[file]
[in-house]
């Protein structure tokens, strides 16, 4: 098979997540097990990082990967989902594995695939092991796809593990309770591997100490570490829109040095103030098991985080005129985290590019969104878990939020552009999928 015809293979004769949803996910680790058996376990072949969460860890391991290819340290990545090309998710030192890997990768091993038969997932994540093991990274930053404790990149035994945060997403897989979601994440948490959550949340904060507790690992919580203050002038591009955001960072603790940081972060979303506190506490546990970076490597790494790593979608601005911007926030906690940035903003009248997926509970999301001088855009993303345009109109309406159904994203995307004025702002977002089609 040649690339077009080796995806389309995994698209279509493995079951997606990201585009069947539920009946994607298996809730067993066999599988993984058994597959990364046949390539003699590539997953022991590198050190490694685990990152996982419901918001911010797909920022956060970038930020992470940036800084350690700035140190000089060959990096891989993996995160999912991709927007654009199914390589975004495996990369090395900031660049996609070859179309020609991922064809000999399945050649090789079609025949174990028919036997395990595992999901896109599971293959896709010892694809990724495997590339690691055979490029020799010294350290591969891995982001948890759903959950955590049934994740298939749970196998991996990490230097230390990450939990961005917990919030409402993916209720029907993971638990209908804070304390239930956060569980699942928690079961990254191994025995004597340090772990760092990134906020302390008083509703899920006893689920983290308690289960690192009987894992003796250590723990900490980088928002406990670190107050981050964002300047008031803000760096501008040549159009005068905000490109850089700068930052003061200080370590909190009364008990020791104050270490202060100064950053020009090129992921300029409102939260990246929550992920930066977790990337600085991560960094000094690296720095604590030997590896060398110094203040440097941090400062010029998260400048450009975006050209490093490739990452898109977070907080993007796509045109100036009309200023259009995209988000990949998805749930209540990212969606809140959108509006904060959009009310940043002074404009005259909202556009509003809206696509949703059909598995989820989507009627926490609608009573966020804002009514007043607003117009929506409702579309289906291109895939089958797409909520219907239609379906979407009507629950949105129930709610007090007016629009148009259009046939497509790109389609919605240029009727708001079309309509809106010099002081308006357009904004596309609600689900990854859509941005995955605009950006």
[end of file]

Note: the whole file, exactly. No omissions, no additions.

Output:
[in-house]
């Protein structure tokens, strides 16, 4: 098979997540097990990082990967989902594995695939092991796809593990309770591997100490570490829109040095103030098991985080005129985290590019969104878990939020552009999928 015809293979004769949803996910680790058996376990072949969460860890391991290819340290990545090309998710030192890997990768091993038969997932994540093991990274930053404790990149035994945060997403897989979601994440948490959550949340904060507790690992919580203050002038591009955001960072603790940081972060979303506190506490546990970076490597790494790593979608601005911007926030906690940035903003009248997926509970999301001088855009993303345009109109309406159904994203995307004025702002977002089609 040649690339077009080796995806389309995994698209279509493995079951997606990201585009069947539920009946994607298996809730067993066999599988993984058994597959990364046949390539003699590539997953022991590198050190490694685990990152996982419901918001911010797909920022956060970038930020992470940036800084350690700035140190000089060959990096891989993996995160999912991709927007654009199914390589975004495996990369090395900031660049996609070859179309020609991922064809000999399945050649090789079609025949174990028919036997395990595992999901896109599971293959896709010892694809990724495997590339690691055979490029020799010294350290591969891995982001948890759903959950955590049934994740298939749970196998991996990490230097230390990450939990961005917990919030409402993916209720029907993971638990209908804070304390239930956060569980699942928690079961990254191994025995004597340090772990760092990134906020302390008083509703899920006893689920983290308690289960690192009987894992003796250590723990900490980088928002406990670190107050981050964002300047008031803000760096501008040549159009005068905000490109850089700068930052003061200080370590909190009364008990020791104050270490202060100064950053020009090129992921300029409102939260990246929550992920930066977790990337600085991560960094000094690296720095604590030997590896060398110094203040440097941090400062010029998260400048450009975006050209490093490739990452898109977070907080993007796509045109100036009309200023259009995209988000990949998805749930209540990212969606809140959108509006904060959009009310940043002074404009005259909202556009509003809206696509949703059909598995989820989507009627926490609608009573966020804002009514007043607003117009929506409702579309289906291109895939089958797409909520219907239609379906979407009507629950949105129930709610007090007016629009148009259009046939497509790109389609919605240029009727708001079309309509809106010099002081308006357009904004596309609600689900990854859509941005995955605009950006």